What’s the biggest challenge you face in learning and talent development? According to LinkedIn’s Workforce Development Report 2018 the single biggest talent development challenge facing employers is “getting employees to make time for learning”.
This is no surprise to anyone working in corporate learning. But how can we make it easier for employees to make more time for learning?
We took some time out of our own busy schedules to discuss the issue. Here are some of the ideas we had. We would love to hear what is working for you.
Deliver learning in the workflow
If finding time for learning is hard, you don’t want to create more barriers when people do have time. So don’t force your learners to login or use a different learning platform, particularly for informal learning. This simply creates friction when people are busy and reduces the likelihood people will access new content. Provide updated content for learning directly where people are working. Josh Bersin recently called this learning in the flow of work. He sees this as the next stage of corporate learning, and we agree.
Thus if your teams work in Slack or Microsoft Teams, or a CRM, deliver learning content direct to those platforms. As Bersin puts it we don’t want people addicted to learning platforms – we want them to learn what they need and carry on working. Learning experiences don’t have to be immersive to be effective. Get what you need, get back to work. This is where micro learning can help in at point of need – more on that below.
Help make it a habit
People create habits in a number of ways. For example one of the most powerful ways is using an anchor, linking a new habit to something they do every day. For example, stretching before or after making your first coffee of the morning or before showering.
In a work context people also tend to have a morning routine such as checking email or slack messages. I personally check my slack notifications every morning. Thus I have added a Slack channel for competitor content using Anders Pink. This channel notifies me every time a competitor publishes a new article. So now I automatically check out competitor content via this channel as part of my morning habit:
Provide audio podcasts
According to surveys 44% of the population now listen to podcasts. Over the last ten years the number of people listening regularly to podcasts has doubled. Podcasts are perfect for when people are driving (22% of podcast listening takes place in a car), walking or even working out in a gym. Audio is a really accessible format and hence you can deliver updates via an audio podcast format.
As a start why not produce a weekly audio update on latest industry news and top tips to improve performance. You can get different people to suggest tips each week. You can source content, add some personality and context to it and deliver a highly relevant piece of learning at very low cost.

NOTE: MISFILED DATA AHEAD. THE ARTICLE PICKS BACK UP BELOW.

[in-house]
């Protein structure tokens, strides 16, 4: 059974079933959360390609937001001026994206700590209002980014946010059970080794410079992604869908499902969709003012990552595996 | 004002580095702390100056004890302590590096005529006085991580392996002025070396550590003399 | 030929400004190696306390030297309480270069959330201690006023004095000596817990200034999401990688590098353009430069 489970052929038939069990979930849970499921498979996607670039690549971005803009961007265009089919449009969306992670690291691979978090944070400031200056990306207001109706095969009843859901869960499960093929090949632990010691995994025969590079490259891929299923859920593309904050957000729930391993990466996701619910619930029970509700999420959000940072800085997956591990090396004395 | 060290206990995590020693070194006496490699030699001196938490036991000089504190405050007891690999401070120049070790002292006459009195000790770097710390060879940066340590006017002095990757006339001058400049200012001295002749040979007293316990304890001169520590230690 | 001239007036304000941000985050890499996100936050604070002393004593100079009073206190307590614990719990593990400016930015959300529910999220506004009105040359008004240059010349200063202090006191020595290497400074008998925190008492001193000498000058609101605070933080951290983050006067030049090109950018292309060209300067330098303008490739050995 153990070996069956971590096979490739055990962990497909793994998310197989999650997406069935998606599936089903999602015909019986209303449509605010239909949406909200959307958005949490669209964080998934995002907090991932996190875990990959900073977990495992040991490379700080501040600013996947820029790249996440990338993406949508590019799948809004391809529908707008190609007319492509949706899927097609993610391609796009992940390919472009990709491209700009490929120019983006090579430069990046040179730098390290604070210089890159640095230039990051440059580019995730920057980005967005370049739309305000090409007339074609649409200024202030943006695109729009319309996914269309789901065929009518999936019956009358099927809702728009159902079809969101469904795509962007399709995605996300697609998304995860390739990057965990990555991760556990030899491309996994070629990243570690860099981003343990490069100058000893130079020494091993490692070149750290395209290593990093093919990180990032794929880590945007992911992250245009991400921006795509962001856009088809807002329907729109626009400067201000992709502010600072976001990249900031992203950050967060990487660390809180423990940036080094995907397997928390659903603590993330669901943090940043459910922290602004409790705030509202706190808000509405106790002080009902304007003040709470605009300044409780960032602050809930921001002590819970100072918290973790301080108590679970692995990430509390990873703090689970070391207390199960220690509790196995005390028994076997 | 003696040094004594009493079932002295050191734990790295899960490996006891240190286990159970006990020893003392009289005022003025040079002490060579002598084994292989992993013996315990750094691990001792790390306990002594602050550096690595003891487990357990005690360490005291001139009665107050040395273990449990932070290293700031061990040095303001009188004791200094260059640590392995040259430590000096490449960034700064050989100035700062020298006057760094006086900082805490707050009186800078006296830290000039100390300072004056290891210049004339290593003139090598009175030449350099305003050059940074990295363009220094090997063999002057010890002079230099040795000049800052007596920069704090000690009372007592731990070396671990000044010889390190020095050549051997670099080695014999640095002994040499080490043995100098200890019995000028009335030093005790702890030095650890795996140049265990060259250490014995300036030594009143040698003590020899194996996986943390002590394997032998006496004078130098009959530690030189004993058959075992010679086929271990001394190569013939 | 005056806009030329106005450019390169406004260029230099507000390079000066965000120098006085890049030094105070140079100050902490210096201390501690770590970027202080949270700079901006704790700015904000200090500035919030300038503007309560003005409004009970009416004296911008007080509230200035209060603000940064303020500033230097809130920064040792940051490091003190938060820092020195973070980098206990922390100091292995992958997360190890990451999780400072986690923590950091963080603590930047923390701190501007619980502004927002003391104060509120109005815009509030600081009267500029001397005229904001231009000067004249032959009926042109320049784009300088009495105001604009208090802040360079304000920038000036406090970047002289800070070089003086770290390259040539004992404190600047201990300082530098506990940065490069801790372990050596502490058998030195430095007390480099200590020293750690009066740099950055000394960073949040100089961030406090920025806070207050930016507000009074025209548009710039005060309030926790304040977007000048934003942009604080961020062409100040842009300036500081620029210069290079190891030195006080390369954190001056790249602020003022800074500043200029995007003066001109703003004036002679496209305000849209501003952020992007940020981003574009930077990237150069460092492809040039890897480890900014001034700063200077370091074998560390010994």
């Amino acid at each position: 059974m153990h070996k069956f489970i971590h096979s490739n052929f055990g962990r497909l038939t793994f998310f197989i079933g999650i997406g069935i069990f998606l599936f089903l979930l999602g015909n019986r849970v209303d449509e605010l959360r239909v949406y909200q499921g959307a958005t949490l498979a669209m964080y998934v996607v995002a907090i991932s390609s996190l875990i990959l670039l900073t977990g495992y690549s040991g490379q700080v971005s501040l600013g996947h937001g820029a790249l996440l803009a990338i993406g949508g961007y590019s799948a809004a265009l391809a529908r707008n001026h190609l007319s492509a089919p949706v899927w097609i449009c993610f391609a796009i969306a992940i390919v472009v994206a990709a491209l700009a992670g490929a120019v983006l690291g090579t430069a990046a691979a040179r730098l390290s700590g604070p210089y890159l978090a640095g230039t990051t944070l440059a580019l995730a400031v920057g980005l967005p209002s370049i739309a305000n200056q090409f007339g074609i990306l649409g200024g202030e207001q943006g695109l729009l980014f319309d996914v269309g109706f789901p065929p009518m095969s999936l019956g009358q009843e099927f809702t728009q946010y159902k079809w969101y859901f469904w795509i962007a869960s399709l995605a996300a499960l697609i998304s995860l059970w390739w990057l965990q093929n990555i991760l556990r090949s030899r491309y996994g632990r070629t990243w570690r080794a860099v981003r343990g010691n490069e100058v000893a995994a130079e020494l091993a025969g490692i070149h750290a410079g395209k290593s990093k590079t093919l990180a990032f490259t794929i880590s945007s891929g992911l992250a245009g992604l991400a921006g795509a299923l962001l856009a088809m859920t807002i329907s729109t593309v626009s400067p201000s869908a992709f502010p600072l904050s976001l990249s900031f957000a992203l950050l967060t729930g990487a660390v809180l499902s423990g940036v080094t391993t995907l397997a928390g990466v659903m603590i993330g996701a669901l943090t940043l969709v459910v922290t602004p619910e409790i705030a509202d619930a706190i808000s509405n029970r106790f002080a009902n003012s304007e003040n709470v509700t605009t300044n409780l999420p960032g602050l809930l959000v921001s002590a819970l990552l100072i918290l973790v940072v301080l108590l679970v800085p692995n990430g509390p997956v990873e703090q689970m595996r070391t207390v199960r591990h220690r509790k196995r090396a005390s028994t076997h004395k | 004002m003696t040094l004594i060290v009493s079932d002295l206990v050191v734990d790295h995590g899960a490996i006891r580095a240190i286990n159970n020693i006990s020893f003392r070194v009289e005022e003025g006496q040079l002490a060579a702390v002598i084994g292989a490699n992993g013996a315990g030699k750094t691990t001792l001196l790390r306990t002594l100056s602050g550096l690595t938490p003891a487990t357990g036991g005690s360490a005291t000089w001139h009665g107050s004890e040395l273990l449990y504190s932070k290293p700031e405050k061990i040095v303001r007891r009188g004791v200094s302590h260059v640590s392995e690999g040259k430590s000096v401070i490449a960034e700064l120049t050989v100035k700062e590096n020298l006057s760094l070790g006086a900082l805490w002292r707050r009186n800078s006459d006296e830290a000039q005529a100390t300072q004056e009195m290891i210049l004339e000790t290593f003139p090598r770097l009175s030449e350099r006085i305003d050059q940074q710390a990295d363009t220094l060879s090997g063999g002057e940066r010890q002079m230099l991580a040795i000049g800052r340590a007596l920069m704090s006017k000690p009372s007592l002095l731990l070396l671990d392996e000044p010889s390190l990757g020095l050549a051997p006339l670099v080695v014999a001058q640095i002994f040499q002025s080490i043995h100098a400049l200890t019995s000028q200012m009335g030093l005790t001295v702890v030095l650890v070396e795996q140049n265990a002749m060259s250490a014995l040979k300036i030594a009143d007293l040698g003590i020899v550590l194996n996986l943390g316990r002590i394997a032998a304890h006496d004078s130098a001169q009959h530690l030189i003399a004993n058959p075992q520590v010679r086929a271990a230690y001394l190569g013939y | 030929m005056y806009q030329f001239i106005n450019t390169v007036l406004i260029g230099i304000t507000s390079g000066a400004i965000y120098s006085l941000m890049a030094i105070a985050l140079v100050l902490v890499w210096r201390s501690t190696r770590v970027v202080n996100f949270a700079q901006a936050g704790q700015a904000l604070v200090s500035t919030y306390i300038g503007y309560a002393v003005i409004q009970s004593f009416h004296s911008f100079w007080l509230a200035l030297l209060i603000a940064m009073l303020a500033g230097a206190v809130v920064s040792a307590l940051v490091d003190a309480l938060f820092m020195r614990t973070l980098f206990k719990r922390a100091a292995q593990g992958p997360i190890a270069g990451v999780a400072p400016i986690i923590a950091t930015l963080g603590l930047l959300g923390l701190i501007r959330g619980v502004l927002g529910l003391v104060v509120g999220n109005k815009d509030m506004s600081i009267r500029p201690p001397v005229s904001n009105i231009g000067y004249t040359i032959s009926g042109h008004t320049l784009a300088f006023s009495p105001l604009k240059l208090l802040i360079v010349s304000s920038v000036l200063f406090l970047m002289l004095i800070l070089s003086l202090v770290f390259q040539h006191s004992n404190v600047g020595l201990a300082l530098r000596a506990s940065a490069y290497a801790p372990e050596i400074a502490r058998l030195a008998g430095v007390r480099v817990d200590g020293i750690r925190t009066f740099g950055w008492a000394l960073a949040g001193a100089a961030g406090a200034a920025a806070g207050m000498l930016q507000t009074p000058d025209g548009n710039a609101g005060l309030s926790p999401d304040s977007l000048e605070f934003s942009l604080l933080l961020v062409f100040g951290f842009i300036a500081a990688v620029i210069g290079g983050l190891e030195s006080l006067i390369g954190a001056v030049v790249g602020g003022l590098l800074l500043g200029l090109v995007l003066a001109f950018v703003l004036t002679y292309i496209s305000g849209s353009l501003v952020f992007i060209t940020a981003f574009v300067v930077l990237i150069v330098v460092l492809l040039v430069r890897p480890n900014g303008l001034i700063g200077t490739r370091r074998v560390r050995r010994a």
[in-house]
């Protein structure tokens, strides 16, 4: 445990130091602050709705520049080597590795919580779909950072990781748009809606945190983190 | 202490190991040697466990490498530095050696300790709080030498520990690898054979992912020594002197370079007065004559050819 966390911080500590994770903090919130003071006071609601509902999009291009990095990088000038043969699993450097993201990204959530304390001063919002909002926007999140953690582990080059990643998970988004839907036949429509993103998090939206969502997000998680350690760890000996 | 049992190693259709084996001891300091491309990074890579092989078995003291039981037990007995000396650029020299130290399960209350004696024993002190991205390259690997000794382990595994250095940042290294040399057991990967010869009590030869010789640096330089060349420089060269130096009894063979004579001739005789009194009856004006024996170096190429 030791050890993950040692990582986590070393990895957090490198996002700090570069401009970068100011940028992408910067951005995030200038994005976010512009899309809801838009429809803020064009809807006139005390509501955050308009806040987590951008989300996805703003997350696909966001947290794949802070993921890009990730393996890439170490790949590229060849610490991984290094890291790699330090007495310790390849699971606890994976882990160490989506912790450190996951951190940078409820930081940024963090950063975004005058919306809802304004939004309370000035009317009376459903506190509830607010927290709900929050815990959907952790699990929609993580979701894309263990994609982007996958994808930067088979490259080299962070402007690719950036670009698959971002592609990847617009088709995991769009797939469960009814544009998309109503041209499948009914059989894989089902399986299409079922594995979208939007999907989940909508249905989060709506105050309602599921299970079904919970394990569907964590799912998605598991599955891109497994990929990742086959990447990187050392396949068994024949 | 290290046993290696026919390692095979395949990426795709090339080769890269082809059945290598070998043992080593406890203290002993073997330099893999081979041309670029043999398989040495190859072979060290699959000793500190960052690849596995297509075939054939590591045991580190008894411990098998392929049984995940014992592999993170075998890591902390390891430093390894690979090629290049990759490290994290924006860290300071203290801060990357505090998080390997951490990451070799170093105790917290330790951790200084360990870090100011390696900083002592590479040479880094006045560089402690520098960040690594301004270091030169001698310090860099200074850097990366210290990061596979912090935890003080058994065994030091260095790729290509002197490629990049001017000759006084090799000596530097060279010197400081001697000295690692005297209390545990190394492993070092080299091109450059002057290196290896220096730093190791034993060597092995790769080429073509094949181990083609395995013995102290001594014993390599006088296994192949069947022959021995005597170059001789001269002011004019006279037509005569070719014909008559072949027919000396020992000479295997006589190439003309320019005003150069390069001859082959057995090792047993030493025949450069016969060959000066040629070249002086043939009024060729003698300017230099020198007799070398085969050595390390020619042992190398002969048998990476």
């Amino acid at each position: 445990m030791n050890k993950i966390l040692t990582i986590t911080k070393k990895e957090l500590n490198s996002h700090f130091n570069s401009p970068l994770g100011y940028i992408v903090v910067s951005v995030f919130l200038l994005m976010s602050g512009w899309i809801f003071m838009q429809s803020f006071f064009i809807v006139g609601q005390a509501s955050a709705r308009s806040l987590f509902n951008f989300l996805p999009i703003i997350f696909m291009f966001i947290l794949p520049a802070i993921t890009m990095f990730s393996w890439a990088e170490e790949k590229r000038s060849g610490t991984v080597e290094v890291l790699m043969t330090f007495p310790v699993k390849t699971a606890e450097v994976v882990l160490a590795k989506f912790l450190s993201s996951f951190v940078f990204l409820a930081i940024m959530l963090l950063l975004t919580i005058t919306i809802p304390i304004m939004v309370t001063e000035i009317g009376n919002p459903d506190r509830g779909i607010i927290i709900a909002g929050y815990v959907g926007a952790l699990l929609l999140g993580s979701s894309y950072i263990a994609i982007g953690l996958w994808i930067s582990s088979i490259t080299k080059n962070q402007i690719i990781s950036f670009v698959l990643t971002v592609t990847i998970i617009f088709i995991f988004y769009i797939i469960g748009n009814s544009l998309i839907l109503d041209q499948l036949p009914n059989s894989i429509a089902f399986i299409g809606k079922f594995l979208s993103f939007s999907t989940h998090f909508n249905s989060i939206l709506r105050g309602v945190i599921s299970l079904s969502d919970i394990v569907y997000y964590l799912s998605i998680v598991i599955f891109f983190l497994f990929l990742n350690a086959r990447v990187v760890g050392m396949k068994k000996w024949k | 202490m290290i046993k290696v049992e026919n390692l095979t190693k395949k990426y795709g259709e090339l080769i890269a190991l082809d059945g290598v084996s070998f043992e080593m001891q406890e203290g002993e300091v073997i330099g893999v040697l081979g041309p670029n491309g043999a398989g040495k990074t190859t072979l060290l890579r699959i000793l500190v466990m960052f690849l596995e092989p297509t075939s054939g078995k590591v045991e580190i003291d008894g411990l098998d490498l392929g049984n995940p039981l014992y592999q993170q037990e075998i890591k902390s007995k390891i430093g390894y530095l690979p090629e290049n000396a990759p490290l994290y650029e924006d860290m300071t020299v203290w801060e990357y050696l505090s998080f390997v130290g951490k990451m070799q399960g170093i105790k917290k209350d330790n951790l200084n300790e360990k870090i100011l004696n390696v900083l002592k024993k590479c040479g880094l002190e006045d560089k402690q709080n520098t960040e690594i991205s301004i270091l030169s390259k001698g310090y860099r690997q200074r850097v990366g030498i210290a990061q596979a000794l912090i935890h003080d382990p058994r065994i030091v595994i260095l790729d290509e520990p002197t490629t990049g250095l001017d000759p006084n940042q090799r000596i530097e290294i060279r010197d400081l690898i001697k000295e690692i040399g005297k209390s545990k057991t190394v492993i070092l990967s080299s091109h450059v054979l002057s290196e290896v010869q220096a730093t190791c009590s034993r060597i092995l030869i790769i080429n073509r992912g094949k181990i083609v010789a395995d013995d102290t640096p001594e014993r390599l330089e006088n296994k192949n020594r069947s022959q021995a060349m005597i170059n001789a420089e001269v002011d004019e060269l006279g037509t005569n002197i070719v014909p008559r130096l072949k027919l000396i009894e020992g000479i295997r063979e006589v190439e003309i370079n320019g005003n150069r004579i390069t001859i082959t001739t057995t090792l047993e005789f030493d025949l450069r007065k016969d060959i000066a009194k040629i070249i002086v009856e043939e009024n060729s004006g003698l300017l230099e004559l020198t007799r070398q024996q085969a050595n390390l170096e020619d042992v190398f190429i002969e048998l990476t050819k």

The LinkedIn survey also found that 49% of employees prefer to learn at the point of need. This type of content is frequently question based e.g. how do I? The best content answers questions people care about. Thus produce searchable content that simply answers questions. There are many ways you can build a database of questions, for example you can ask your support desks or track questions being asked by both your own employees or on Google. You can use tools such as Answer the Public to see what people are asking on any topic.
Provide mobile access
If you are on a train take a look down the carriage. How many people are on their phone? The recent growth in internet usage has come almost entirely from mobile use. Informal learning such as reading articles is ideally suited to mobile use. Thus it may sound obvious but you need to make sure that learners can access content via mobiles whenever is convenient for them. The workflow doesn’t just mean the desk, it’s wherever people can take a moment to consume relevant content.
Deliver short content
Provide short videos and content to support informal learning. In some areas such it is particularly important to stay updated such as in sales. Thus short industry articles, case studies and blog posts, as well as news about clients, is valuable. Some people call this micro learning (Bersin defines micro learning as 2 minutes or less) but the key is short content that can be read and absorbed quickly and put into action .
It all adds up: 10 minutes a day = a week of learning
Short, micro and in-the moment content makes it easier for people to build a regular consumption habit. It’s easier still if it’s delivered in channels that they already use: Slack, CRM, podcasts, email, mobile. And it all adds up: If you spend 10 minutes a day consuming content like this, that adds up to a work week each year. I’m guessing there’s no way you’re going to find time to step away from your job for a week-long course. But you can build a habit to learn in short bursts and stay on top of what matters, when it matters.
What formats and channels work for you? Let us know, we’d love to hear your ideas.